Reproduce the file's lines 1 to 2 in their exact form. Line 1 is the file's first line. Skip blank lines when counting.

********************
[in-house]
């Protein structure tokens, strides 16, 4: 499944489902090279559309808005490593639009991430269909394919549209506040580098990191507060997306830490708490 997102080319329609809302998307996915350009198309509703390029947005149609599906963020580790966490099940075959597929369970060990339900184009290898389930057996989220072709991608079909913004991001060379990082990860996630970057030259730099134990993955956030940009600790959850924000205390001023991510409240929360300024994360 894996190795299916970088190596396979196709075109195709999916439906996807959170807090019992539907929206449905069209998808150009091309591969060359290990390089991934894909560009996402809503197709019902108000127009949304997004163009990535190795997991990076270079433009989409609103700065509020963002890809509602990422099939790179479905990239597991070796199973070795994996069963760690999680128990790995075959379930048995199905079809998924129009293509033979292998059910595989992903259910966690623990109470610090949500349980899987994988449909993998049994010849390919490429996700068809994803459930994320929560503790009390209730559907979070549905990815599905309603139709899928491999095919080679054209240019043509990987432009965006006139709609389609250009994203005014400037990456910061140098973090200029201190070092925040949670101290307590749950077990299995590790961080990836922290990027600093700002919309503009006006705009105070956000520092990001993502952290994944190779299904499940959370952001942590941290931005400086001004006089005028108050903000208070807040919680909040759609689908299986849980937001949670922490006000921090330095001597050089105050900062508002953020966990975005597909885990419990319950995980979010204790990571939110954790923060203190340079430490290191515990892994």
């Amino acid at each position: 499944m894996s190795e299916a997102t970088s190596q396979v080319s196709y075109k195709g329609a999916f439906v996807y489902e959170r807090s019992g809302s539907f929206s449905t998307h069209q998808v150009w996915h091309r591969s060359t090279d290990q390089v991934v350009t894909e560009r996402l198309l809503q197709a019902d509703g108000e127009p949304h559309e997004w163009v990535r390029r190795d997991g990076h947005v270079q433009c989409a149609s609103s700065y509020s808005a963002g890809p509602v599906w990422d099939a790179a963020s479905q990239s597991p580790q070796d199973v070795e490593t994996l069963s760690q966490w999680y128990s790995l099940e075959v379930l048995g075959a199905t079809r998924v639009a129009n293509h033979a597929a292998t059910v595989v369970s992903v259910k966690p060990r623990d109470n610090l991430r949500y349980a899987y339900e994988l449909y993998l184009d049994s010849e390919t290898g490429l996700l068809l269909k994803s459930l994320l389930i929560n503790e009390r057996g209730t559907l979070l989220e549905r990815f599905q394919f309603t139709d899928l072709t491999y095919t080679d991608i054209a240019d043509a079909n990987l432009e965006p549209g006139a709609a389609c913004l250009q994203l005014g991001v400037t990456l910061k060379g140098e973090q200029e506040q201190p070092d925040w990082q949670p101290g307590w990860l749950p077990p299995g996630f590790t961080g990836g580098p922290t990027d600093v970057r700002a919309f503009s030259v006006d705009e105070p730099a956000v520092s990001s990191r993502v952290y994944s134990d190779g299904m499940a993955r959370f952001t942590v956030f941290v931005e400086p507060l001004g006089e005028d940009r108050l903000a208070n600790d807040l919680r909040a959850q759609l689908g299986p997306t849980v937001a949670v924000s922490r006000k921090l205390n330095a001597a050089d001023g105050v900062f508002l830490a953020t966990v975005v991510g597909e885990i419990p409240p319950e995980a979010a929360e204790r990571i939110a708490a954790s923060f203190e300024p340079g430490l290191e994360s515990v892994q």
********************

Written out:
[in-house]
């Protein structure tokens, strides 16, 4: 499944489902090279559309808005490593639009991430269909394919549209506040580098990191507060997306830490708490 997102080319329609809302998307996915350009198309509703390029947005149609599906963020580790966490099940075959597929369970060990339900184009290898389930057996989220072709991608079909913004991001060379990082990860996630970057030259730099134990993955956030940009600790959850924000205390001023991510409240929360300024994360 894996190795299916970088190596396979196709075109195709999916439906996807959170807090019992539907929206449905069209998808150009091309591969060359290990390089991934894909560009996402809503197709019902108000127009949304997004163009990535190795997991990076270079433009989409609103700065509020963002890809509602990422099939790179479905990239597991070796199973070795994996069963760690999680128990790995075959379930048995199905079809998924129009293509033979292998059910595989992903259910966690623990109470610090949500349980899987994988449909993998049994010849390919490429996700068809994803459930994320929560503790009390209730559907979070549905990815599905309603139709899928491999095919080679054209240019043509990987432009965006006139709609389609250009994203005014400037990456910061140098973090200029201190070092925040949670101290307590749950077990299995590790961080990836922290990027600093700002919309503009006006705009105070956000520092990001993502952290994944190779299904499940959370952001942590941290931005400086001004006089005028108050903000208070807040919680909040759609689908299986849980937001949670922490006000921090330095001597050089105050900062508002953020966990975005597909885990419990319950995980979010204790990571939110954790923060203190340079430490290191515990892994």